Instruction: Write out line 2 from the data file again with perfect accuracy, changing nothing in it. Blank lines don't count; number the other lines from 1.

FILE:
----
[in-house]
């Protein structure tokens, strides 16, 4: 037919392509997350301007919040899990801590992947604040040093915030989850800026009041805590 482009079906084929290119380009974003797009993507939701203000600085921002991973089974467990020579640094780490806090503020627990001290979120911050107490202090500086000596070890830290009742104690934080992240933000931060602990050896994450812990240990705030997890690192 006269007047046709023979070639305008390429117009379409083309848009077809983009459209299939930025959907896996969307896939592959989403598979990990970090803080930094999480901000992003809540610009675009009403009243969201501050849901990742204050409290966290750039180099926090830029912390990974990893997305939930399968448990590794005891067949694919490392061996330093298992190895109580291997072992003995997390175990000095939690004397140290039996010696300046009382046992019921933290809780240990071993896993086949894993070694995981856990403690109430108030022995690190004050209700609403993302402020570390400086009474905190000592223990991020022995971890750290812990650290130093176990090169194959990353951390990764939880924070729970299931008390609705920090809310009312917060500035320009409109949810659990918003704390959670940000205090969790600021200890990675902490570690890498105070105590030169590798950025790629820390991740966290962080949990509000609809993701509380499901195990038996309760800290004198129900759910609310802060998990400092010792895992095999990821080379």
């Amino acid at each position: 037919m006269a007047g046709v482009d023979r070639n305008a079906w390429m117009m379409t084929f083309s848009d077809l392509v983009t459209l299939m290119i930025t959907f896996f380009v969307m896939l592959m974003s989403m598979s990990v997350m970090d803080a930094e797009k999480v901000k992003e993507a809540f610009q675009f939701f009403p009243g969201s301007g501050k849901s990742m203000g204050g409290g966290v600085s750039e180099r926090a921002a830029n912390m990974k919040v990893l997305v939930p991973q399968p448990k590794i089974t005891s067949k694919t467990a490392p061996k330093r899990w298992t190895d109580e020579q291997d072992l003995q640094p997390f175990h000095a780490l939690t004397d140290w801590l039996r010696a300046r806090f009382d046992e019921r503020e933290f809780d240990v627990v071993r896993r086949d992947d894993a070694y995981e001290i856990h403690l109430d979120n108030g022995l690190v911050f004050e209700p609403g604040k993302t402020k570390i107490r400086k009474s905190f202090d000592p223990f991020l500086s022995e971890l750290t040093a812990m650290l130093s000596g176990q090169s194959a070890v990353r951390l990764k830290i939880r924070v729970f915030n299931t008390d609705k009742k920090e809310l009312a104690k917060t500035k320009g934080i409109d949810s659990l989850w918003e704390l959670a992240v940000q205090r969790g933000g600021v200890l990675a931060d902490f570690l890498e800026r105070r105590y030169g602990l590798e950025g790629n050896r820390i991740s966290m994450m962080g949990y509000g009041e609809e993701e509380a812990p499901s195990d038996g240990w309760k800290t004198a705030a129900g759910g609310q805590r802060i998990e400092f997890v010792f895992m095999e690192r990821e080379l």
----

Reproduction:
């Protein structure tokens, strides 16, 4: 037919392509997350301007919040899990801590992947604040040093915030989850800026009041805590 482009079906084929290119380009974003797009993507939701203000600085921002991973089974467990020579640094780490806090503020627990001290979120911050107490202090500086000596070890830290009742104690934080992240933000931060602990050896994450812990240990705030997890690192 006269007047046709023979070639305008390429117009379409083309848009077809983009459209299939930025959907896996969307896939592959989403598979990990970090803080930094999480901000992003809540610009675009009403009243969201501050849901990742204050409290966290750039180099926090830029912390990974990893997305939930399968448990590794005891067949694919490392061996330093298992190895109580291997072992003995997390175990000095939690004397140290039996010696300046009382046992019921933290809780240990071993896993086949894993070694995981856990403690109430108030022995690190004050209700609403993302402020570390400086009474905190000592223990991020022995971890750290812990650290130093176990090169194959990353951390990764939880924070729970299931008390609705920090809310009312917060500035320009409109949810659990918003704390959670940000205090969790600021200890990675902490570690890498105070105590030169590798950025790629820390991740966290962080949990509000609809993701509380499901195990038996309760800290004198129900759910609310802060998990400092010792895992095999990821080379």